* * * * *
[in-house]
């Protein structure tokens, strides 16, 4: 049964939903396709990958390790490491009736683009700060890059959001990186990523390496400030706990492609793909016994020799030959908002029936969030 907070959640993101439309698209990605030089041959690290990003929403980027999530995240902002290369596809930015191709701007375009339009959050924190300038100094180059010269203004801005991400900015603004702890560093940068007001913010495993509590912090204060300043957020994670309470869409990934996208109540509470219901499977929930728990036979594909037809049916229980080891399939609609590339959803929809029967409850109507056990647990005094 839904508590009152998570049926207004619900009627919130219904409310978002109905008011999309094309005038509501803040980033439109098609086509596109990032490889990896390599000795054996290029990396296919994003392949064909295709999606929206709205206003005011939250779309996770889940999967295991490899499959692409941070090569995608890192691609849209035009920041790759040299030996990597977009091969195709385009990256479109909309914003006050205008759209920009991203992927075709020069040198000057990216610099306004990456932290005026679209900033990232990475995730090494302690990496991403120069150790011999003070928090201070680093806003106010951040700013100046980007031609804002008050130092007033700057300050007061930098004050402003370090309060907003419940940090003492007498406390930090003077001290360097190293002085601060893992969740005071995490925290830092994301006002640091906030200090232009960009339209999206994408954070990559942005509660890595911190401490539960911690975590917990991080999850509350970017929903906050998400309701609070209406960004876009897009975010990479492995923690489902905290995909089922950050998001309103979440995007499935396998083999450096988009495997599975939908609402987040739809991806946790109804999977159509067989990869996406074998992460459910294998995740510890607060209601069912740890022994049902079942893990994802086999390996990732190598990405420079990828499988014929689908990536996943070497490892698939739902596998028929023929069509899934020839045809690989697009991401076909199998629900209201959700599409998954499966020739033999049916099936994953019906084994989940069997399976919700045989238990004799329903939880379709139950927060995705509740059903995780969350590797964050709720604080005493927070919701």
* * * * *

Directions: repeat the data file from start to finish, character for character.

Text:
[in-house]
């Protein structure tokens, strides 16, 4: 049964939903396709990958390790490491009736683009700060890059959001990186990523390496400030706990492609793909016994020799030959908002029936969030 907070959640993101439309698209990605030089041959690290990003929403980027999530995240902002290369596809930015191709701007375009339009959050924190300038100094180059010269203004801005991400900015603004702890560093940068007001913010495993509590912090204060300043957020994670309470869409990934996208109540509470219901499977929930728990036979594909037809049916229980080891399939609609590339959803929809029967409850109507056990647990005094 839904508590009152998570049926207004619900009627919130219904409310978002109905008011999309094309005038509501803040980033439109098609086509596109990032490889990896390599000795054996290029990396296919994003392949064909295709999606929206709205206003005011939250779309996770889940999967295991490899499959692409941070090569995608890192691609849209035009920041790759040299030996990597977009091969195709385009990256479109909309914003006050205008759209920009991203992927075709020069040198000057990216610099306004990456932290005026679209900033990232990475995730090494302690990496991403120069150790011999003070928090201070680093806003106010951040700013100046980007031609804002008050130092007033700057300050007061930098004050402003370090309060907003419940940090003492007498406390930090003077001290360097190293002085601060893992969740005071995490925290830092994301006002640091906030200090232009960009339209999206994408954070990559942005509660890595911190401490539960911690975590917990991080999850509350970017929903906050998400309701609070209406960004876009897009975010990479492995923690489902905290995909089922950050998001309103979440995007499935396998083999450096988009495997599975939908609402987040739809991806946790109804999977159509067989990869996406074998992460459910294998995740510890607060209601069912740890022994049902079942893990994802086999390996990732190598990405420079990828499988014929689908990536996943070497490892698939739902596998028929023929069509899934020839045809690989697009991401076909199998629900209201959700599409998954499966020739033999049916099936994953019906084994989940069997399976919700045989238990004799329903939880379709139950927060995705509740059903995780969350590797964050709720604080005493927070919701």